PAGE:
By Kathryn Cardin
Special to Brooklyn Daily Eagle
Brooklyn Heights is widely known for many things: historic preservation; high real estate values; serving as home to numerous lawyers, investment bankers and writers; squash...SQUASH?
We're not referring to the vegetable. The internationally popular racquet sport played in a small room (18.5 x 21 feet) with a small, hollow rubber ball has been called the perfect urban game and was ranked the number one healthiest sport by Forbes in 2003.
Brooklyn Heights became a mecca for squash during the 1970s after a husband and wife team developed a vibrant junior program at the Heights Casino starting in the late ’60s.
Largely unheralded in the public eye, the private club built in 1904 had active programs for adults in tennis and squash for many years.
But Fred and Carol Weymuller developed a program for youngsters of all ages. Thus, children from the Heights and Cobble Hill could walk to the club for organized lessons before and after school. The program thrived, and along with it, the club.
The Weymullers were the first to take junior players to the Nationals. They established the first summer squash camp and spearheaded group teaching as a way to bring youth into the world of squash, the U.S. Squash website states.
Squash pro at the Heights Casino, Linda Elriani, is currently finishing up her seventh year at the club. Originally a professional squash player from the United Kingdom, Elriani reached a ranking of third in the world in 2000. She attributes the club’s junior program’s success to several things, but mostly to the fostering of a community-like atmosphere.
“We try to have all the kids working together,” she said. “We have a mentoring program where we try to get the older kids to help the younger kids and support them. We don’t want it to be like a factory where they come in, they practice and they leave. We want it to be a community with the club, which is something we keep working on. I hope that’s why people like coming here.”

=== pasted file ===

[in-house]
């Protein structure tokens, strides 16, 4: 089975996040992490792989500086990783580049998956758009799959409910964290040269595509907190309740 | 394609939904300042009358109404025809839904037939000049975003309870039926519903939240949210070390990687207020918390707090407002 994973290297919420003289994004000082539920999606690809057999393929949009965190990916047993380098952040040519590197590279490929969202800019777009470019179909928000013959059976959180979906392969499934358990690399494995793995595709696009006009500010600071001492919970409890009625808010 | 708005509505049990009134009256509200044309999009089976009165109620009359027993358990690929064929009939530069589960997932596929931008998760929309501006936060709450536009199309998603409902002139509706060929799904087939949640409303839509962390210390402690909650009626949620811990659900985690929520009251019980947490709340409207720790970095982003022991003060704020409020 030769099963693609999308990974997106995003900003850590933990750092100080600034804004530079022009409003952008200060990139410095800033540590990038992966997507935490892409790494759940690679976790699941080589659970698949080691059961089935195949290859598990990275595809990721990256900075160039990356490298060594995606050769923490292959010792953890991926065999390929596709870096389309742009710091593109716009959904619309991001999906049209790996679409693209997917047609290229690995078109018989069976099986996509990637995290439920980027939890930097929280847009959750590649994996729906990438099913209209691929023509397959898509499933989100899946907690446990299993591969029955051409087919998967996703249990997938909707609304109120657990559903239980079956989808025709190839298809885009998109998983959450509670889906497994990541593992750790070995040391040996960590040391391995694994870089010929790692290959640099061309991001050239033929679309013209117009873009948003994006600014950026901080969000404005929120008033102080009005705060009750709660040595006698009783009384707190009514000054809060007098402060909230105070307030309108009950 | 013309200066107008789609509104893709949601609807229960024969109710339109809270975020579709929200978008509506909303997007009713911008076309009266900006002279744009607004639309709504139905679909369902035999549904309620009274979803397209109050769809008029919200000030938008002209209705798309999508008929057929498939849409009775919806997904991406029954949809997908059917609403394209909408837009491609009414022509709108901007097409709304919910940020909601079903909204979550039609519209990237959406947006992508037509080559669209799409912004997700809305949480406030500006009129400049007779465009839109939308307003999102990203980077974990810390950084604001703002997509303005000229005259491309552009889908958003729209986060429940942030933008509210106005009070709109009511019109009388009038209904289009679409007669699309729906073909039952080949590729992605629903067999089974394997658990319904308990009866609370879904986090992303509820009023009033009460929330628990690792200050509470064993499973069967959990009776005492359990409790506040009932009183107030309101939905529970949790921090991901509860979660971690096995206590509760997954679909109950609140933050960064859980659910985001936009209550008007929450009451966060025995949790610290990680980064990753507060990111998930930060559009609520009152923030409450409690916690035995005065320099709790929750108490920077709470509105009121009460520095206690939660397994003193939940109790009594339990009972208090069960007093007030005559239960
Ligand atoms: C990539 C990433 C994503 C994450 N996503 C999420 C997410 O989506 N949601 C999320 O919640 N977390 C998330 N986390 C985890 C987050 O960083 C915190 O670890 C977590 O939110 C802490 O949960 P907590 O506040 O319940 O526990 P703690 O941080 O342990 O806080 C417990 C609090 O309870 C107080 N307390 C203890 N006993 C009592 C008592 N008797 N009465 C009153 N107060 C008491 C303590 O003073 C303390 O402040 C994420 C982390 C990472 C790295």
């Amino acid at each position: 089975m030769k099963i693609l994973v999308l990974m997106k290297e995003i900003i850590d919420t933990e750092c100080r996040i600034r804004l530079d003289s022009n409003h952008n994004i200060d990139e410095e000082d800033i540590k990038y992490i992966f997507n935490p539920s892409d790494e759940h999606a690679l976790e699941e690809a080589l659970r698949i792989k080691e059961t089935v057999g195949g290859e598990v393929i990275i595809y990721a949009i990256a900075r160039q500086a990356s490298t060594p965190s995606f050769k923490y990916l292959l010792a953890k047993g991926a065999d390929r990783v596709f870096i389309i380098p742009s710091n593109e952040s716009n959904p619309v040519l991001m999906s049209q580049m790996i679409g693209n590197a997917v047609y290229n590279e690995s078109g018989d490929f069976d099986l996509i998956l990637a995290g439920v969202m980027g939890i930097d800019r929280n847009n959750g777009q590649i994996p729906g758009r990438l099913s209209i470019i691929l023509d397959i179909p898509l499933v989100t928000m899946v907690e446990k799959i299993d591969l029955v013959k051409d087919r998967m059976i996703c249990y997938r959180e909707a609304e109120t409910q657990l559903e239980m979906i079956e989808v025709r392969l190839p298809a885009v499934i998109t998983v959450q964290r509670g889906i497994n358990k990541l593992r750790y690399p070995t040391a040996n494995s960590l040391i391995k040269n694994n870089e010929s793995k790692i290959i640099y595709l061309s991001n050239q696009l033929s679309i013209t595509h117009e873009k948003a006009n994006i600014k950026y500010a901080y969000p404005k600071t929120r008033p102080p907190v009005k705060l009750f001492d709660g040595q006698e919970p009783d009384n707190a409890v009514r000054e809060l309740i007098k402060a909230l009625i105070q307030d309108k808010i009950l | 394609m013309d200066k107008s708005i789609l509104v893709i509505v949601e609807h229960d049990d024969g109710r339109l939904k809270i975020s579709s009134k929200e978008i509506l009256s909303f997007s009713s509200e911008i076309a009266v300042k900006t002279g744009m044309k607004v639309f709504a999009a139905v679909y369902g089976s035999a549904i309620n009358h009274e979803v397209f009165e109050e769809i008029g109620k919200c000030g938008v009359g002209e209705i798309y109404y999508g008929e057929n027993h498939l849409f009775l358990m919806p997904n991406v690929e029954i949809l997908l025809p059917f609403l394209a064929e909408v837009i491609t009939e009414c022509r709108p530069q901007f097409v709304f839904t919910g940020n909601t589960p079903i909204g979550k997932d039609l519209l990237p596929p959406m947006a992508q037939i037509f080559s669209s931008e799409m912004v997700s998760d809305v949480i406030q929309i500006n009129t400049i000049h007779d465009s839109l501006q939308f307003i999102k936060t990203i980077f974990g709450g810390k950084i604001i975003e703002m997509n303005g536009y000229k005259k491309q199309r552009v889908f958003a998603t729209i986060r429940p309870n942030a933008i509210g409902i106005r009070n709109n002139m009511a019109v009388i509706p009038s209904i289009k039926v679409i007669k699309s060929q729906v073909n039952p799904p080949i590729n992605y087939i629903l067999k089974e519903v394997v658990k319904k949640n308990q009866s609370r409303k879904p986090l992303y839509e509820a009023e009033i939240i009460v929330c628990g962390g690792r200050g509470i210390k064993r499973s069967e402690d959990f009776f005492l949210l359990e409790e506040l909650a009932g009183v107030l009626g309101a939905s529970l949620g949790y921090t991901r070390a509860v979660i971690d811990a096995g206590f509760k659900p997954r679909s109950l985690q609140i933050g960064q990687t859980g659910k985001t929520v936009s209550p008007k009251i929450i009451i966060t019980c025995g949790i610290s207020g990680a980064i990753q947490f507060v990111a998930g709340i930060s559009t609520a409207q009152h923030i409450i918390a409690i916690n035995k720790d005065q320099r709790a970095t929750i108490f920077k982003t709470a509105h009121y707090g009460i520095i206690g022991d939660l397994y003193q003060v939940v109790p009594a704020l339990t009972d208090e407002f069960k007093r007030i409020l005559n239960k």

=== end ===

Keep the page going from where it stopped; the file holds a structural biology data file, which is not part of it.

Unlike several other squash clubs within New York City, Elriani said the Heights Casino likes to focus most of its efforts on its junior program.
“Some have much more adult orientated squash programs, but here it’s mostly about the juniors and building that program and helping the kids be the best players they can be.”
Reflecting on her days as a young squash player in England, Elriani said one of the main differences between squash programs in the U.S. — specifically Brooklyn Heights — and in the U.K. is the accessible location of clubs.
“I think they are very lucky here that they have world class coaches and they have a club where they can walk to, and because of the situation of the club in Brooklyn they come and they’ll have another ten kids they can practice with on a regular basis,” she said. “In England you really have to travel more to play with kids of your standard and get world class coaching… I would have loved to have this on my doorstep.”
Besides the fact that the location of the squash clubs in Brooklyn are more accessible than those in other countries, Elriani said there are less “member-only” clubs in England. These allow people to play squash whenever they please, bringing more people to the game causing it to grow in popularity, which she said is of course a benefit.
Although the largest and perhaps the most luxurious, the Heights Casino does not contain the only squash program in the area. Because of the game’s popularity, programs have developed and thrived at several other clubs throughout Brooklyn.
In such a tight-knit neighborhood though, the separation of one club from another is never fully present. Josh Easdon, director of squash at the New York Sports Center in Cobble Hill, grew up in the Heights Casino program and won the nationally-recognized Baird Haney tournament there in 1989.
Easdon, the creator and director of Josh Squash, a junior squash program, said he has seen a tremendous growth in his youth squash players over the past few years. Last season he provided 27 lessons a week, and in the upcoming season starting in September he is already expecting over 100 kids to be in the program.
The strong community feel is a large factor in the success of Easdon’s program as well, he said, but it mainly stems from his highly structured curriculum.
“We build up so that every week everybody in the program is working on the same theme, but the lesson plans are adapted to the level of the player,” he said. “I always make sure kids know what they are working on so that it’s sinking in. In other courses they work on stuff but it’s not as specific, whereas I have very specific lesson plans designed.”
IMPORTANCE OF TOURNAMENTS